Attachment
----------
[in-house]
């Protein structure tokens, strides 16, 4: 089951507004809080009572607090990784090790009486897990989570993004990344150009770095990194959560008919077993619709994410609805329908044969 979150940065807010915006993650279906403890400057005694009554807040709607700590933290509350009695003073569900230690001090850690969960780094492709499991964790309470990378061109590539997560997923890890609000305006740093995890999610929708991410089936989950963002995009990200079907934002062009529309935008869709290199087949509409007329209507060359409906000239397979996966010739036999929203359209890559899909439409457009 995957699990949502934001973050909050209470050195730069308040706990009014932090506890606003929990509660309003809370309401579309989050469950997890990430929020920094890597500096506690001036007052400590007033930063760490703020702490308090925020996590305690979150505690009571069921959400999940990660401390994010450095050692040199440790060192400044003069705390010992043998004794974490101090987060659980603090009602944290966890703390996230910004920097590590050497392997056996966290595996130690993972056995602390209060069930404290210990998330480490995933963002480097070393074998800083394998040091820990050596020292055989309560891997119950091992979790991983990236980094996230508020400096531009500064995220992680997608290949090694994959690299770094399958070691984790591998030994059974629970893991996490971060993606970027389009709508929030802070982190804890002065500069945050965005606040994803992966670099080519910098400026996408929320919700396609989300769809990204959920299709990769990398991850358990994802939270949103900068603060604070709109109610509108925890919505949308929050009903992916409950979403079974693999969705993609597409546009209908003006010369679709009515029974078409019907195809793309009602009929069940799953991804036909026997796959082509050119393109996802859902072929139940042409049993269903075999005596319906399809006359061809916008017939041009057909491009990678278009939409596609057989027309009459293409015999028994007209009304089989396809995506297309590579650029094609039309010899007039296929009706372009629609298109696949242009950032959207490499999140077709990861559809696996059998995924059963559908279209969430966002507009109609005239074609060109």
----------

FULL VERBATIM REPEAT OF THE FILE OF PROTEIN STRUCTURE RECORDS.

[in-house]
């Protein structure tokens, strides 16, 4: 089951507004809080009572607090990784090790009486897990989570993004990344150009770095990194959560008919077993619709994410609805329908044969 979150940065807010915006993650279906403890400057005694009554807040709607700590933290509350009695003073569900230690001090850690969960780094492709499991964790309470990378061109590539997560997923890890609000305006740093995890999610929708991410089936989950963002995009990200079907934002062009529309935008869709290199087949509409007329209507060359409906000239397979996966010739036999929203359209890559899909439409457009 995957699990949502934001973050909050209470050195730069308040706990009014932090506890606003929990509660309003809370309401579309989050469950997890990430929020920094890597500096506690001036007052400590007033930063760490703020702490308090925020996590305690979150505690009571069921959400999940990660401390994010450095050692040199440790060192400044003069705390010992043998004794974490101090987060659980603090009602944290966890703390996230910004920097590590050497392997056996966290595996130690993972056995602390209060069930404290210990998330480490995933963002480097070393074998800083394998040091820990050596020292055989309560891997119950091992979790991983990236980094996230508020400096531009500064995220992680997608290949090694994959690299770094399958070691984790591998030994059974629970893991996490971060993606970027389009709508929030802070982190804890002065500069945050965005606040994803992966670099080519910098400026996408929320919700396609989300769809990204959920299709990769990398991850358990994802939270949103900068603060604070709109109610509108925890919505949308929050009903992916409950979403079974693999969705993609597409546009209908003006010369679709009515029974078409019907195809793309009602009929069940799953991804036909026997796959082509050119393109996802859902072929139940042409049993269903075999005596319906399809006359061809916008017939041009057909491009990678278009939409596609057989027309009459293409015999028994007209009304089989396809995506297309590579650029094609039309010899007039296929009706372009629609298109696949242009950032959207490499999140077709990861559809696996059998995924059963559908279209969430966002507009109609005239074609060109």